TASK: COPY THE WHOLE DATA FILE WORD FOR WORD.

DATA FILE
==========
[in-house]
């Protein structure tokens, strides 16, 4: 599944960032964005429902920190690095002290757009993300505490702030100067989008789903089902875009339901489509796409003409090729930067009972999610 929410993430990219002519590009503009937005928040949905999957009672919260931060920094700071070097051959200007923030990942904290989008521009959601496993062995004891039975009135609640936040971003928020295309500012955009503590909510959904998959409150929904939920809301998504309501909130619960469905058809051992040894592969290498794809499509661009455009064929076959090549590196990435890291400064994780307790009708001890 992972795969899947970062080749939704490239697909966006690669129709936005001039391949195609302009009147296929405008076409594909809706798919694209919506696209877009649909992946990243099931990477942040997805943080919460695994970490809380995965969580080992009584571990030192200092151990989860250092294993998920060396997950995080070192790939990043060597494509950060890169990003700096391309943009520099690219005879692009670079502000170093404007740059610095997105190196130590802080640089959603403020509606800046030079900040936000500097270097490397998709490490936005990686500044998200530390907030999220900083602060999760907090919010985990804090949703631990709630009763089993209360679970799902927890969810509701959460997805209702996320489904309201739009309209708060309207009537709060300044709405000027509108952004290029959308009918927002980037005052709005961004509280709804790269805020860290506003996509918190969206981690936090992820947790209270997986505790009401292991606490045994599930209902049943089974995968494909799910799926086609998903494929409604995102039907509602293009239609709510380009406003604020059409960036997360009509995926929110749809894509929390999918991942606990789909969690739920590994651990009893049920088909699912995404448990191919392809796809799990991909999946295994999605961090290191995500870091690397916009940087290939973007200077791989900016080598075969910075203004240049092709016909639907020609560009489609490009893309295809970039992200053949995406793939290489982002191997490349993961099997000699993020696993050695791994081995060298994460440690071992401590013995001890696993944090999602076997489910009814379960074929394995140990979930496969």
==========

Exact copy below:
[in-house]
């Protein structure tokens, strides 16, 4: 599944960032964005429902920190690095002290757009993300505490702030100067989008789903089902875009339901489509796409003409090729930067009972999610 929410993430990219002519590009503009937005928040949905999957009672919260931060920094700071070097051959200007923030990942904290989008521009959601496993062995004891039975009135609640936040971003928020295309500012955009503590909510959904998959409150929904939920809301998504309501909130619960469905058809051992040894592969290498794809499509661009455009064929076959090549590196990435890291400064994780307790009708001890 992972795969899947970062080749939704490239697909966006690669129709936005001039391949195609302009009147296929405008076409594909809706798919694209919506696209877009649909992946990243099931990477942040997805943080919460695994970490809380995965969580080992009584571990030192200092151990989860250092294993998920060396997950995080070192790939990043060597494509950060890169990003700096391309943009520099690219005879692009670079502000170093404007740059610095997105190196130590802080640089959603403020509606800046030079900040936000500097270097490397998709490490936005990686500044998200530390907030999220900083602060999760907090919010985990804090949703631990709630009763089993209360679970799902927890969810509701959460997805209702996320489904309201739009309209708060309207009537709060300044709405000027509108952004290029959308009918927002980037005052709005961004509280709804790269805020860290506003996509918190969206981690936090992820947790209270997986505790009401292991606490045994599930209902049943089974995968494909799910799926086609998903494929409604995102039907509602293009239609709510380009406003604020059409960036997360009509995926929110749809894509929390999918991942606990789909969690739920590994651990009893049920088909699912995404448990191919392809796809799990991909999946295994999605961090290191995500870091690397916009940087290939973007200077791989900016080598075969910075203004240049092709016909639907020609560009489609490009893309295809970039992200053949995406793939290489982002191997490349993961099997000699993020696993050695791994081995060298994460440690071992401590013995001890696993944090999602076997489910009814379960074929394995140990979930496969």